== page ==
I found myself one day at a standstill in bumper to bumper traffic heading up Clark Street in Vancouver and noticed the Skytrain fly right over us and envied the riders as I looked at the sea of big semis and trucks that I was stranded in. It was at that moment I had an epiphany and my grad project was born with the question:
“How do we use the existing Skytrain system to further lessen our dependency on fossil fuels and free up our roads?”
In order to address my problem space I would first need to thoroughly understand the entire Skytrain system, the timing of trains, load capacities, dimensions, every station layout, hours of down time for maintenance, management, politics, laws, bylaws, and the difference between the three lines running in Vancouver (Expo, Millennium, and Canada) and the future Evergreen Line. After many weeks of research, interviews, and hands on exploration I had a clear picture of the entire system and how it operated. Now I needed to find a way to better use this system for more than just moving people around.
After researching the various kinds of goods from different industries that are transported throughout the city, I identified the top three sectors to address with this project: The Port of Vancouver, the grocery and farmers markets that bring their goods in from outside of the city, and the courier/postal business.
I researched the shipping industry and found that it is a very efficient means of transportation; its major problem being the distant location of all the warehouses due to real estate prices and shortage of land near the Port of Vancouver. This industry’s challenges would be better addressed with proper urban planning or a rail network of its own connecting the port to the warehouse lands of Richmond and surrounding areas.
I then looked at how the Skytrain network could be used to connect the food producers of the Fraser Valley to the city of Vancouver. Over a month during harvest time, I visited many farmers’ markets and gathered information from farmers, producers, and vendors to find leverage points. Unfortunately, the research showed that a majority of vendors at these markets needed their vehicles and thought it wouldn’t be efficient for them to use the Skytrain network. In fact, the seasonality of the industry would make this new system of transport only be used at capacity for about two months of the year and only for little volume during the shoulder seasons.
The third sector was the courier and postal business. The volume of goods in this industry is immense and growing at an exponential rate mainly due to e-commerce. I dug deep into how these businesses operate and found that the majority of the shipping hubs of all the major courier businesses are located near YVR airport, which is ideal for connecting with the Skytrain’s Canada Line.
As I progressed through this project, I explored many possibilities as to how the goods were going to enter and exit the trains and then be connected with other delivery methods at each station. Looking at industry precedence and expanding upon them, I came to the conclusion that the best system would be a mobile container that could easily adapt to many delivery methods. The container that I designed has the ability to transport sixty cubic feet of goods while still being able to navigate each individual Skytrain station and their current parameters, such as elevators, compass pass gates, and entrances and exits. This container has the ability to be hooked up in series like a train with an electric powered vehicle, be placed on a modified pedal powered tricycle or, if needed, many can be loaded into a larger truck for delivery of goods in more rural areas. This system enables higher productivity as there are no wait times for loading and unloading; the containers are loaded and unloaded without the need of the delivery vehicle present.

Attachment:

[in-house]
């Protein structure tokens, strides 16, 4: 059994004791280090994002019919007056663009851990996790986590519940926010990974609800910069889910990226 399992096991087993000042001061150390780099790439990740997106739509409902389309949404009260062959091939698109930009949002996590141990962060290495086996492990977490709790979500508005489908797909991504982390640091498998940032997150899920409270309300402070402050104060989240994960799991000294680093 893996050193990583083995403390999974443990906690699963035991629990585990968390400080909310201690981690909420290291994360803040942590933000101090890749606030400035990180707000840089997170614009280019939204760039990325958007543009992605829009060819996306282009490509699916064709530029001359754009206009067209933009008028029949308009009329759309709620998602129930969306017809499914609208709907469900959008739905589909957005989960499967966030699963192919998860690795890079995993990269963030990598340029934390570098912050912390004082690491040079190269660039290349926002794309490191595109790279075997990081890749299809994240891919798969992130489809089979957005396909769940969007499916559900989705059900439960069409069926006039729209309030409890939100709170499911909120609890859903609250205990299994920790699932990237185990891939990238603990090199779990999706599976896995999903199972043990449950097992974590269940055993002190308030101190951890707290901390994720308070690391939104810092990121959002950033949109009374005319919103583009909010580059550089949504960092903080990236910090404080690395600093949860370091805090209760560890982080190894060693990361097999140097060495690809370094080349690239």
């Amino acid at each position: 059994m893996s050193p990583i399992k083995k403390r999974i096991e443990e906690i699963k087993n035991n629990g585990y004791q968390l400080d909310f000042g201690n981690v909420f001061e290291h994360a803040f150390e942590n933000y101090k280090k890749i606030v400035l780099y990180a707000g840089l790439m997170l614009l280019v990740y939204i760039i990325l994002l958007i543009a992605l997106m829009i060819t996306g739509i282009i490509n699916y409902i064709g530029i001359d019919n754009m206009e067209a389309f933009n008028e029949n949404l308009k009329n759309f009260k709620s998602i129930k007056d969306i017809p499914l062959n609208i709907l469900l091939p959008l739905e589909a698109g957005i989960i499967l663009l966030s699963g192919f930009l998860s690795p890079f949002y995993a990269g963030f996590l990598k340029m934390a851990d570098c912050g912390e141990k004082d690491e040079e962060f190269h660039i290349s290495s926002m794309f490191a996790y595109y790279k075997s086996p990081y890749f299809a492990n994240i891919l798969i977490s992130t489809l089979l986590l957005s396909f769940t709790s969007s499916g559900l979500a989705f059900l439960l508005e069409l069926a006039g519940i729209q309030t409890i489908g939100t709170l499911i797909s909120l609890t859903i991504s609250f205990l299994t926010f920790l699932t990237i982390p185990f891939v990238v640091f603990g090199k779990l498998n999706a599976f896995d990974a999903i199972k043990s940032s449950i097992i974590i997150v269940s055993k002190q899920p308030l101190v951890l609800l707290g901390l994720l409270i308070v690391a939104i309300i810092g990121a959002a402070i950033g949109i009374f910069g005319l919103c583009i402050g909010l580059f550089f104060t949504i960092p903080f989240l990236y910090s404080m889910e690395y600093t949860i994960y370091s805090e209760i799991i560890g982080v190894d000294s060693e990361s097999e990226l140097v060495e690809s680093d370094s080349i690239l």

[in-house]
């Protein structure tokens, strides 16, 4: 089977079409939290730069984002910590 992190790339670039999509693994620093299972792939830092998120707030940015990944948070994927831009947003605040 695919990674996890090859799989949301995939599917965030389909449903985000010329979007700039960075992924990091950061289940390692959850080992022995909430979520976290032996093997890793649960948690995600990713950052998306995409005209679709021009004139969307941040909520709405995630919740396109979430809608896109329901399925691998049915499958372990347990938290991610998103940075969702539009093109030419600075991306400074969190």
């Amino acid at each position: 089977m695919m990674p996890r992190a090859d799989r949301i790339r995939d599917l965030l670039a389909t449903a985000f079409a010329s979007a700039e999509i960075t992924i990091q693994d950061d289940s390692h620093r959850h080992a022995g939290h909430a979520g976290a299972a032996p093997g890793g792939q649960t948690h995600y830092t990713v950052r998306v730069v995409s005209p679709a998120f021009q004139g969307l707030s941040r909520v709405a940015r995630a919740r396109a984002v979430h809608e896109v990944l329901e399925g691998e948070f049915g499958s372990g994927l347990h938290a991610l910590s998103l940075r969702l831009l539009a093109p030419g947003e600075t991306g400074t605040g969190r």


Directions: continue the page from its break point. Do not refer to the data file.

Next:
Beyond the added efficiency and reduced delivery times, this system would create a great environmental benefit. A single cargo train on the Canada line travelling from YVR to Waterfront Station can carry 18 containers with a total goods volume of 1080 cubic feet. If this same volume of goods were to be delivered today by the current system of gas and diesel powered vehicles, it would take on average 5 trucks to perform the same task and they would have to travel much greater distances as there is no secondary form of transport. With each truck travelling an average 40 miles per round trip, the total sum of cargo would be putting an average of 390 lbs of CO2 into our atmosphere. That is just one trip and with thousands of these per year, this new system in operation would have the ability to reduce the amount of CO2 being put into our environment by 15,000 metric tons per year, and lessen our dependency on fossil fuels as we transition through and beyond peak oil.
Industrial designer Romney Shipway is inspired by the perfection in the design of the natural world as he lets materiality and experiences dictate form.